Because with many of us this is an allergy, and we may not have the proper breakdown system, it's also why (I was told) Indians are often binge drinkers -- none for a few weeks, months, then, one is too many, 300 is not enough. And often why 12-step programs, etc., don't work -- there's nothing wrong with our morals, ethics, or backbones.

Considering how stressed our communities are, our families, and if this is true, that [alcohol] triggers a rise in the already faulty system we are born with, no wonder the alcoholism and suicide rate is so high. Anyway, too bad all these scientists just don't come around and chat with us, hear our stories, could get a lot of info for a McDonald's lunch, probably!! I'd talk their ears off for some substantial carry-out Chinese. ~{}:-)


Hi Rob,

Two things I wanted to bring up: One of the links in that article is about alcoholism among Natives. It brings up the claim among some scientists that we are alleged to be genetically predisposed to alcoholism.

I'm always pretty uncomfortable with these types of claims that biology=destiny. First of all, it's not true that we were never exposed to alcohol before Columbus. My own people, the Apache, have long brewed alcohol from corn. It's called tiswin. Not being able to brew it was one of the reasons Goyathlay (Geronimo) left confinement on the rez and went to war. Some still drink it today, and I've never heard of anyone abusing it.

The Aztecs and many other Indians in Mesoamerica also drank alcohol made from cactus called pulque. Not only that, drinking was done ritually in Nahua and other Mexican Indian villages, and still is to this day. A good source for reading about the change in drinking that Europeans brought in Wm Taylor's Drinking, Homicide and Rebellion in Colonial Mexico.

There's another book called Lies, Misconceptions, and Cherished Myths in American History that also talked about this subject for part of a chapter. The first Europeans to come here often wrote in their journals about how Natives drank in *moderation* while they (the Europeans) drank until they passed out.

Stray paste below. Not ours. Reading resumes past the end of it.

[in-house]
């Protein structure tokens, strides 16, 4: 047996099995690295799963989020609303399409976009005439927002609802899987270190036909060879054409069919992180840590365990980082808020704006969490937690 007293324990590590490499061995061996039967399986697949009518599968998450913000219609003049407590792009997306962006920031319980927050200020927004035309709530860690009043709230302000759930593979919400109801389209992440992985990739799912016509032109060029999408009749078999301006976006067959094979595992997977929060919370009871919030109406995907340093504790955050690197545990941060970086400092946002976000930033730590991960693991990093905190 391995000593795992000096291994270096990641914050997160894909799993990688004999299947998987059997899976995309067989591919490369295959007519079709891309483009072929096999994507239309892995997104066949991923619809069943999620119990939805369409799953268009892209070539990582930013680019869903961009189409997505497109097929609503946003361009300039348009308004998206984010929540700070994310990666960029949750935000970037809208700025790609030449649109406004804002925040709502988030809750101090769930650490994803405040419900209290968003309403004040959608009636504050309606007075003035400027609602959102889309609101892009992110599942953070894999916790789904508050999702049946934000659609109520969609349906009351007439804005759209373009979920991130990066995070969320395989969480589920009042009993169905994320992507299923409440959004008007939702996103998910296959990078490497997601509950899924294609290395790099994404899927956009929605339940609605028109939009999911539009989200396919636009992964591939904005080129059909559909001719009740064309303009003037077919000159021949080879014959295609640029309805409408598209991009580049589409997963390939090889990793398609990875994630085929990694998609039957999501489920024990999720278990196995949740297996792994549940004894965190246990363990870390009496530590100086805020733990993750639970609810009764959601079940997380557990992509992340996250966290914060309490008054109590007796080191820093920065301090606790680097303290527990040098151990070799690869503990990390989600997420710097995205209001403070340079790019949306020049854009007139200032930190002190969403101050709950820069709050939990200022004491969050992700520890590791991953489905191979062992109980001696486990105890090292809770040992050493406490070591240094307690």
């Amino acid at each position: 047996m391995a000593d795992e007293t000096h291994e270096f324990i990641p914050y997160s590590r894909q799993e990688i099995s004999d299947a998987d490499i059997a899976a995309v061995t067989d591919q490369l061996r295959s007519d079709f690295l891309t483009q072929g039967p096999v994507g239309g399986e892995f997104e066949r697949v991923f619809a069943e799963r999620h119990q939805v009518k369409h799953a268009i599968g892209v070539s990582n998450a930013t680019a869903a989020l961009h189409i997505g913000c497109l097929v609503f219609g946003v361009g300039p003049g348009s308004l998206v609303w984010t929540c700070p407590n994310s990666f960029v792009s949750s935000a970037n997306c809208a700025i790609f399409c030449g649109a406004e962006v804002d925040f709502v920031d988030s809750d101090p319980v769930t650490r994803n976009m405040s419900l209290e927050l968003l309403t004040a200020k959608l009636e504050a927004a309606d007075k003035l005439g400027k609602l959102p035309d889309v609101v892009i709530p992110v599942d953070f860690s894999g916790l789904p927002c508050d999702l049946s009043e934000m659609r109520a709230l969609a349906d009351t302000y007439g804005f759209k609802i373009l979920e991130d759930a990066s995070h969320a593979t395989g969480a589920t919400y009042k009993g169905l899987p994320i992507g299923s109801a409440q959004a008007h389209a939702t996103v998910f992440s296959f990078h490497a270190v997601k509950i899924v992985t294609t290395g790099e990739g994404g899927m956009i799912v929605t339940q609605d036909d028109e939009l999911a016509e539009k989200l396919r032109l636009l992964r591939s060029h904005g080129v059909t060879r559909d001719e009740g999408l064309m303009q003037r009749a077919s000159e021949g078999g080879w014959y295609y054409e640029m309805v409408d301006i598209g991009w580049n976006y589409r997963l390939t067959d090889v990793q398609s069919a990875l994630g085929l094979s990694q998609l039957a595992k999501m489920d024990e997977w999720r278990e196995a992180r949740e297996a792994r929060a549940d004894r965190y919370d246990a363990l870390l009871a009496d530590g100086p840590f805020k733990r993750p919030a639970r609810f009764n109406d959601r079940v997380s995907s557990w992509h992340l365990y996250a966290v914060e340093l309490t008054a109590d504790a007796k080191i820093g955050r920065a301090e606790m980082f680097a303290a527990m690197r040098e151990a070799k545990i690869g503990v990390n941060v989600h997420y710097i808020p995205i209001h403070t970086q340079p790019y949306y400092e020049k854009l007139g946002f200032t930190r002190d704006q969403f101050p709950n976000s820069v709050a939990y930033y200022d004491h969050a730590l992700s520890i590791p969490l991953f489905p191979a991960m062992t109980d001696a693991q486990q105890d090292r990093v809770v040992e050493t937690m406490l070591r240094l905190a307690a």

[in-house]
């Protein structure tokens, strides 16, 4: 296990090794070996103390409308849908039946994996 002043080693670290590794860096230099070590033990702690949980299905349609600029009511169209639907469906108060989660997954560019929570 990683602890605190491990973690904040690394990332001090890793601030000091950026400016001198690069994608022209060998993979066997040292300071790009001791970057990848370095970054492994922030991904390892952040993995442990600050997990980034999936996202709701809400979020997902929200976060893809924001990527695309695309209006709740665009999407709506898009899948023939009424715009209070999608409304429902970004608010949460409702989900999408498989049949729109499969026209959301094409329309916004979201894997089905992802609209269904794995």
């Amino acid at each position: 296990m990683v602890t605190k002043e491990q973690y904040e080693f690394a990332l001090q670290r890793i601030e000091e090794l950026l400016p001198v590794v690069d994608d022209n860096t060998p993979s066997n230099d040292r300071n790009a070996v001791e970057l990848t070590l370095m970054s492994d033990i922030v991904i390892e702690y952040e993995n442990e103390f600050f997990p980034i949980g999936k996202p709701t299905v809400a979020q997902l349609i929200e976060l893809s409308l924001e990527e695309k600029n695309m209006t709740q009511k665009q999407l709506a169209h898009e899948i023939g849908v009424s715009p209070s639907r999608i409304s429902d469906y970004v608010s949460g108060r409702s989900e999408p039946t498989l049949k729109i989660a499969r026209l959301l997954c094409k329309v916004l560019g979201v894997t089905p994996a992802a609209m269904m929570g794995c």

So I don't think we can give much credence to these images of "give an Injun a bottle and he's helpless."

Plus some Native groups have long had used other mind altering substances like peyote, jimsonweed, and ayahuasca. There were and are strict standards for when and how they could be used, and they weren't for recrational use. They just stuck to using them in a ritual fashion though, or in certain proscribed social outlets, like the village wide drinking bouts allowed a few times a year in Mexican Indian villages.

I really think the difference in Native drinking habits from the general population is based on *how much we are allowed to make our own choices* in lifestyle, religion, and so on. So many times when I hear about how bad drinking is on a rez, it seems to me to be related to that. A friend of mine and colleague here at ASU, Patty Harms, grew up on a reserve in Manitoba. She tells me she never saw drinking there growing up. It was a fairly self sufficient community, still living mostly by hunting and harvesting wild rice. Now that commercial enterprises have made it impossible for that to continue, they have to live on government aid and have just an incredibly bad epidemic of alcoholism.

Put *any* people, Native, white, black, in that same situation and you'll have similar results, no matter what the geneticists uncover.

Just my thoughts, and hope you'll think about working this in somewhere on your site.

Al Carroll

My published articles are archived at iSteve.com -- Steve Sailer